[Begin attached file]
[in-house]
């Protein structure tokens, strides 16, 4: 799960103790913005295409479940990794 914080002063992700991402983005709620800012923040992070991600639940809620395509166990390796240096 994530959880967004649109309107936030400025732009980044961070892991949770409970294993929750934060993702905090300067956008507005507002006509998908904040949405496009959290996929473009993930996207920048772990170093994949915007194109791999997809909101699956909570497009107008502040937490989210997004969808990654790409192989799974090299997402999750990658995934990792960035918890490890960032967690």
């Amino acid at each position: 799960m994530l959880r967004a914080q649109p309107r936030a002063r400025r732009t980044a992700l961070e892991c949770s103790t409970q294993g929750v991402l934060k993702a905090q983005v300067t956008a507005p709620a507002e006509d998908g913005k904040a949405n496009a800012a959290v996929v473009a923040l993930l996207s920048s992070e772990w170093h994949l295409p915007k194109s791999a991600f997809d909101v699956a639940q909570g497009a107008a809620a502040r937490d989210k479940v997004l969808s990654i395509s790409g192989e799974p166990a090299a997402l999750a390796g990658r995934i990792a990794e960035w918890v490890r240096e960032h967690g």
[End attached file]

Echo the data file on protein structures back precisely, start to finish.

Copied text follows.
[in-house]
């Protein structure tokens, strides 16, 4: 799960103790913005295409479940990794 914080002063992700991402983005709620800012923040992070991600639940809620395509166990390796240096 994530959880967004649109309107936030400025732009980044961070892991949770409970294993929750934060993702905090300067956008507005507002006509998908904040949405496009959290996929473009993930996207920048772990170093994949915007194109791999997809909101699956909570497009107008502040937490989210997004969808990654790409192989799974090299997402999750990658995934990792960035918890490890960032967690």
């Amino acid at each position: 799960m994530l959880r967004a914080q649109p309107r936030a002063r400025r732009t980044a992700l961070e892991c949770s103790t409970q294993g929750v991402l934060k993702a905090q983005v300067t956008a507005p709620a507002e006509d998908g913005k904040a949405n496009a800012a959290v996929v473009a923040l993930l996207s920048s992070e772990w170093h994949l295409p915007k194109s791999a991600f997809d909101v699956a639940q909570g497009a107008a809620a502040r937490d989210k479940v997004l969808s990654i395509s790409g192989e799974p166990a090299a997402l999750a390796g990658r995934i990792a990794e960035w918890v490890r240096e960032h967690g």